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Home --> Weddings --> Wedding Customs --> Wedding Shoes

Wedding Shoes

Superstition:   The lore and symbolism surrounding weddings and shoes.

Origins:   The association between shoes and weddings is an odd one to justify, yet it pops up frequently in the world of superstition.

Old shoes are still thrown after the bridal pair as they leave for their honeymoon. (It is a sign of especial good fortune if the shoe hits either of them.) Shoes They are also often to be found tied to the bumper of the honeymoon getaway vehicle.

These customs are said to be hold-overs from the ancient practice of carrying off a bride: the thrown shoe announces that she didn't go without a fight, with the dragged-behind-the-car shoe just a longer-lasting public expression of that. Alternatively, the shoes represent the transfer of authority over her from her father to her husband. At Anglo-Saxon weddings, it was the custom for the father to give one of the girl's shoes to her bridegroom, who then lightly touched her on the head with it.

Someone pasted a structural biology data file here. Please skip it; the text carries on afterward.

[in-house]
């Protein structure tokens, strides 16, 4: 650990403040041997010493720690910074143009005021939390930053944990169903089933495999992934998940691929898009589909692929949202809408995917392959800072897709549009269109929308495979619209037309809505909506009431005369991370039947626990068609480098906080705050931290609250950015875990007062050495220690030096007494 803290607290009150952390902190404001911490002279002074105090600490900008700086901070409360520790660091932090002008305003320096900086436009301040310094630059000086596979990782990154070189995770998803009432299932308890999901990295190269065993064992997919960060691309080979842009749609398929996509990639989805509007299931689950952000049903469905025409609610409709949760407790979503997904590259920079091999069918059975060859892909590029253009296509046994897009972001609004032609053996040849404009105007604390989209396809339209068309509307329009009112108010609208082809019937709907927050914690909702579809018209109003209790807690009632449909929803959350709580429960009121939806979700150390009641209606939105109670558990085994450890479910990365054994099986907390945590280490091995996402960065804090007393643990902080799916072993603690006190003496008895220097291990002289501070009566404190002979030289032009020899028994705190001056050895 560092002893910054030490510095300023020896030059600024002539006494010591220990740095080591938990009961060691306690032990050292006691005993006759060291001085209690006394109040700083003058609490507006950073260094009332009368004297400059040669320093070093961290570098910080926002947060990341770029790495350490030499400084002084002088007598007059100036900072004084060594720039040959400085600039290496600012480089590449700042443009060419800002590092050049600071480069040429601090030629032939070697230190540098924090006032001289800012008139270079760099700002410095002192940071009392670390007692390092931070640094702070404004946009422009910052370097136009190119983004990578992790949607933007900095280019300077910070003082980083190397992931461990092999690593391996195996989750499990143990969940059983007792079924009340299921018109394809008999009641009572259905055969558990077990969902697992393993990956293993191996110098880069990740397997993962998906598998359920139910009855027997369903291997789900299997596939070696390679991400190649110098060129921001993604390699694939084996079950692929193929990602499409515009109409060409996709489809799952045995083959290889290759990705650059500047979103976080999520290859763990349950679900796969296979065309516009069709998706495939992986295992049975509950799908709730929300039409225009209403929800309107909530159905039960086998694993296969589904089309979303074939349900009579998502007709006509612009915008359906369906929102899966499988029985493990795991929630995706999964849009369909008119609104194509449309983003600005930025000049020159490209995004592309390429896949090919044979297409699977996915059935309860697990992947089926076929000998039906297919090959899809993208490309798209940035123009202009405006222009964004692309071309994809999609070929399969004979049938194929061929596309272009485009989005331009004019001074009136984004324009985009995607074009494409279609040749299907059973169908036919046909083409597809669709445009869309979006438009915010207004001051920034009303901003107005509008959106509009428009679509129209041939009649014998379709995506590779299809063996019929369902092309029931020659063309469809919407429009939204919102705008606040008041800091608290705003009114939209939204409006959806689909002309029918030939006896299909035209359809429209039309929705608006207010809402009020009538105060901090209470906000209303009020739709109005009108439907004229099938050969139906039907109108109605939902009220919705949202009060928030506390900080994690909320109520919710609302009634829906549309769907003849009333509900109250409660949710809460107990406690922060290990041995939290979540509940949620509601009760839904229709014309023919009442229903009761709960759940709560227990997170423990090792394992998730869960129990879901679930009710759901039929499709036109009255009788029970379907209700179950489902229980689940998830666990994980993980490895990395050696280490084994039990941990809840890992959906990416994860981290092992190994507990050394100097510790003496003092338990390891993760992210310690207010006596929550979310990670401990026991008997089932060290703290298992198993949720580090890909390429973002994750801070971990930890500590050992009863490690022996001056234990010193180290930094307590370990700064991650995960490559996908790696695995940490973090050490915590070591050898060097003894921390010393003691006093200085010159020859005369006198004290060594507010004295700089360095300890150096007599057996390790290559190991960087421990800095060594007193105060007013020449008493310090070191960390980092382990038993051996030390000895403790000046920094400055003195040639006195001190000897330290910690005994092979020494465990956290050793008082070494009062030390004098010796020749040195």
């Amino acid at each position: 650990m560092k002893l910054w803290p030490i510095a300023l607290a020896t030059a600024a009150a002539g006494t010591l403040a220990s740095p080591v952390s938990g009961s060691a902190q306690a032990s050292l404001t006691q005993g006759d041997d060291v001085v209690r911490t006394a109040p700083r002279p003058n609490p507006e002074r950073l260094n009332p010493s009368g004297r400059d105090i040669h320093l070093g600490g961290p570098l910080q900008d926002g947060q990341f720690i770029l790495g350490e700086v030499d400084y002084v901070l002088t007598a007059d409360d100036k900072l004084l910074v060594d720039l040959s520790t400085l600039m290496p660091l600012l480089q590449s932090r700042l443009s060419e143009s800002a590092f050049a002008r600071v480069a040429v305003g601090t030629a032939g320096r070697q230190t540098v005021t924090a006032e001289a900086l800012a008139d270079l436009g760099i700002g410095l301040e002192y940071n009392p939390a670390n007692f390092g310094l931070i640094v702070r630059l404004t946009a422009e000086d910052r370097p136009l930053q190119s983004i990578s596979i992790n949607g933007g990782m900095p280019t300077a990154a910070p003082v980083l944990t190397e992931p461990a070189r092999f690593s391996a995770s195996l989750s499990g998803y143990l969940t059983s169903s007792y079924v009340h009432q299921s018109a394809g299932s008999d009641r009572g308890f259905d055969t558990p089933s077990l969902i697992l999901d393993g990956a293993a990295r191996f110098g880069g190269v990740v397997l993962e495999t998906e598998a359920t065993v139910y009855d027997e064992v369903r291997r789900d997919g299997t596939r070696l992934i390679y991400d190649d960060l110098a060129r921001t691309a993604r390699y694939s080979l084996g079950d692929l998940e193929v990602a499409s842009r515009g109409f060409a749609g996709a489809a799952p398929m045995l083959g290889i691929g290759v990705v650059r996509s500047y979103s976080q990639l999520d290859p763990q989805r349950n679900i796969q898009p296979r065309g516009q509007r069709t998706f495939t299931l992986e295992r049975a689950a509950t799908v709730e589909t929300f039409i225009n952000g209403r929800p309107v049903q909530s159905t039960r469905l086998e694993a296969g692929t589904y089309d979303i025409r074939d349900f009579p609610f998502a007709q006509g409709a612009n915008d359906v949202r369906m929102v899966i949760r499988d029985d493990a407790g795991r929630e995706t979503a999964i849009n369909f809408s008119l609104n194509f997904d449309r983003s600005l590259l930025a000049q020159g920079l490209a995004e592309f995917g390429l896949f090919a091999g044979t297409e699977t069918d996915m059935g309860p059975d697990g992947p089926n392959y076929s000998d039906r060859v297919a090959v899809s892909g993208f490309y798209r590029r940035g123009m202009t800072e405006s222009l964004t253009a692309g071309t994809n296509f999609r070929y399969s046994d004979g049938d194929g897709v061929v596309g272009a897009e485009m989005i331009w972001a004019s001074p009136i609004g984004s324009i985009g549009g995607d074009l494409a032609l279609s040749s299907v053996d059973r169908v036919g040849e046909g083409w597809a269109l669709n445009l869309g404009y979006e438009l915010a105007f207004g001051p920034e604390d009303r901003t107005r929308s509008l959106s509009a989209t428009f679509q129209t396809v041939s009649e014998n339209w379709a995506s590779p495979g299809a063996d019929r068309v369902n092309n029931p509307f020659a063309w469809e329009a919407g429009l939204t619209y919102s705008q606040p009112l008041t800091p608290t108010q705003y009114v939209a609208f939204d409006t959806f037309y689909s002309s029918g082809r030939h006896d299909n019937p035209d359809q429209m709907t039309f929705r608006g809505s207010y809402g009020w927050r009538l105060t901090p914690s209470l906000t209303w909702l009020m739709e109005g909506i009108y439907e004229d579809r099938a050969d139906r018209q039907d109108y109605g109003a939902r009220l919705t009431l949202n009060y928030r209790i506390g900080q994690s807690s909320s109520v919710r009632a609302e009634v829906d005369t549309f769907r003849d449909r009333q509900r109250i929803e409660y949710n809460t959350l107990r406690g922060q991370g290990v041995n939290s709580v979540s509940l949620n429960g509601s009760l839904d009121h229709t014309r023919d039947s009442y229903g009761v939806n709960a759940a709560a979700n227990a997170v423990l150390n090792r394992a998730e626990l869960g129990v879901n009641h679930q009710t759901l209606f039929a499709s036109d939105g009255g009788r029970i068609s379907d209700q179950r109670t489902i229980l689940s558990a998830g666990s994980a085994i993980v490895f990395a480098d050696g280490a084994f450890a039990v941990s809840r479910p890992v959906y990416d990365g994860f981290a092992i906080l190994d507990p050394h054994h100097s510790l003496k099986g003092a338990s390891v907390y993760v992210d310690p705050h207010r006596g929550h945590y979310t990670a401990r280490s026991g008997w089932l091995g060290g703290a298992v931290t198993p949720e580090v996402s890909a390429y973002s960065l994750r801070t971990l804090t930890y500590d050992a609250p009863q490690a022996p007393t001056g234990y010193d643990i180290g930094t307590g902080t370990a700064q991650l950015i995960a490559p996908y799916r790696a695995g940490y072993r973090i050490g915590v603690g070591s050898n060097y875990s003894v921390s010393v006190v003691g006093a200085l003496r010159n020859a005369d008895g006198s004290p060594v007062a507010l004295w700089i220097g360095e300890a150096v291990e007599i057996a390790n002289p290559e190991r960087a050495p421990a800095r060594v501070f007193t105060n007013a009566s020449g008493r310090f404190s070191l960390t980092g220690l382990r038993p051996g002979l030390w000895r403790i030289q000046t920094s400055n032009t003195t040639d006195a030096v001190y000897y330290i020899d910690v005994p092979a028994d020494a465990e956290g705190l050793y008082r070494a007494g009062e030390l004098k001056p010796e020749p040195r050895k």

Shoes thrown at the escaping couple aren't the end of it, though. If the bride (or her principal bridesmaid) stands at the head of the staircase and tosses the right bridal shoe into the crowd of guests assembled at its base, the one who catches it will be the next to marry.

Lastly, a prudent bride slips a gold sovereign in her wedding shoe. By beginning her married life walking on gold, she guarantees the prosperity of her household.

Barbara "drop kick me Jesus through the gold posts of life" Mikkelson

Last updated:   27 June 2005

Urban Legends Reference Pages © 1995-2014 by Barbara and David P. Mikkelson.
This material may not be reproduced without permission.
snopes and the snopes.com logo are registered service marks of snopes.com.
 
  Sources Sources:
    Hole, Christina.   The Encyclopedia of Superstitions.
    New York: Barnes & Noble, 1996.   ISBN 0-76070-228-4.

    Opie, Iona and Moira Tatem.   A Dictionary of Superstitions.
    Oxford: Oxford University Press, 1989.   ISBN 0-19-282-916-5.

    Pickering, David.   Dictionary of Superstitions.
    London: Cassell, 1995.   ISBN 0-304-345350.

    Tuleja, Tad.   Curious Customs.
    New York: Harmony Books, 1987.   ISBN 0-517-56654-0.